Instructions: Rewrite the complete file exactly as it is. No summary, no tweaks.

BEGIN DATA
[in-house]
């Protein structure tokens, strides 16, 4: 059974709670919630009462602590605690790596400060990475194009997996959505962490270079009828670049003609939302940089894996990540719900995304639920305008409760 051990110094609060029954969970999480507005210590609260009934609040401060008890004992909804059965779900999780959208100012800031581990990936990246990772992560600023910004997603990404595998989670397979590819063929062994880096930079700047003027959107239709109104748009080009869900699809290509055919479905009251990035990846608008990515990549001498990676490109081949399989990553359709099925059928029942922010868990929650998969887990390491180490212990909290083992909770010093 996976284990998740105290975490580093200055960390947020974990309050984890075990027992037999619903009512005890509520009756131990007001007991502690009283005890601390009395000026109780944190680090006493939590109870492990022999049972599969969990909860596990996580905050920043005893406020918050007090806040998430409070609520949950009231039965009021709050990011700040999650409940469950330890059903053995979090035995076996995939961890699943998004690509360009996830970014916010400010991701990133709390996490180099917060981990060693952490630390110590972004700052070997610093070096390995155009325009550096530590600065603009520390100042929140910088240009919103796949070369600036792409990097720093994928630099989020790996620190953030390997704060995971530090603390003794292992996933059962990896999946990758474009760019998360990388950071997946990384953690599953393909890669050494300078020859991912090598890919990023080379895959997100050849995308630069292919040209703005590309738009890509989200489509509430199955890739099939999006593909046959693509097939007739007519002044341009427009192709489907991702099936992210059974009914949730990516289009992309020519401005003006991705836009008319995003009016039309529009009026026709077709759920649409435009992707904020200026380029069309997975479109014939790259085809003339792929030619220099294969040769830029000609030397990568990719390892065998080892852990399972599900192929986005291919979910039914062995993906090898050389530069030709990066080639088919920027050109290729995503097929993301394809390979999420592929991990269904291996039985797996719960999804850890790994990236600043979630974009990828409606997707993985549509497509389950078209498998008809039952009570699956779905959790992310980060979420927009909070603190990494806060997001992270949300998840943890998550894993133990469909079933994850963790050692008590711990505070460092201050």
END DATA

[in-house]
């Protein structure tokens, strides 16, 4: 059974709670919630009462602590605690790596400060990475194009997996959505962490270079009828670049003609939302940089894996990540719900995304639920305008409760 051990110094609060029954969970999480507005210590609260009934609040401060008890004992909804059965779900999780959208100012800031581990990936990246990772992560600023910004997603990404595998989670397979590819063929062994880096930079700047003027959107239709109104748009080009869900699809290509055919479905009251990035990846608008990515990549001498990676490109081949399989990553359709099925059928029942922010868990929650998969887990390491180490212990909290083992909770010093 996976284990998740105290975490580093200055960390947020974990309050984890075990027992037999619903009512005890509520009756131990007001007991502690009283005890601390009395000026109780944190680090006493939590109870492990022999049972599969969990909860596990996580905050920043005893406020918050007090806040998430409070609520949950009231039965009021709050990011700040999650409940469950330890059903053995979090035995076996995939961890699943998004690509360009996830970014916010400010991701990133709390996490180099917060981990060693952490630390110590972004700052070997610093070096390995155009325009550096530590600065603009520390100042929140910088240009919103796949070369600036792409990097720093994928630099989020790996620190953030390997704060995971530090603390003794292992996933059962990896999946990758474009760019998360990388950071997946990384953690599953393909890669050494300078020859991912090598890919990023080379895959997100050849995308630069292919040209703005590309738009890509989200489509509430199955890739099939999006593909046959693509097939007739007519002044341009427009192709489907991702099936992210059974009914949730990516289009992309020519401005003006991705836009008319995003009016039309529009009026026709077709759920649409435009992707904020200026380029069309997975479109014939790259085809003339792929030619220099294969040769830029000609030397990568990719390892065998080892852990399972599900192929986005291919979910039914062995993906090898050389530069030709990066080639088919920027050109290729995503097929993301394809390979999420592929991990269904291996039985797996719960999804850890790994990236600043979630974009990828409606997707993985549509497509389950078209498998008809039952009570699956779905959790992310980060979420927009909070603190990494806060997001992270949300998840943890998550894993133990469909079933994850963790050692008590711990505070460092201050």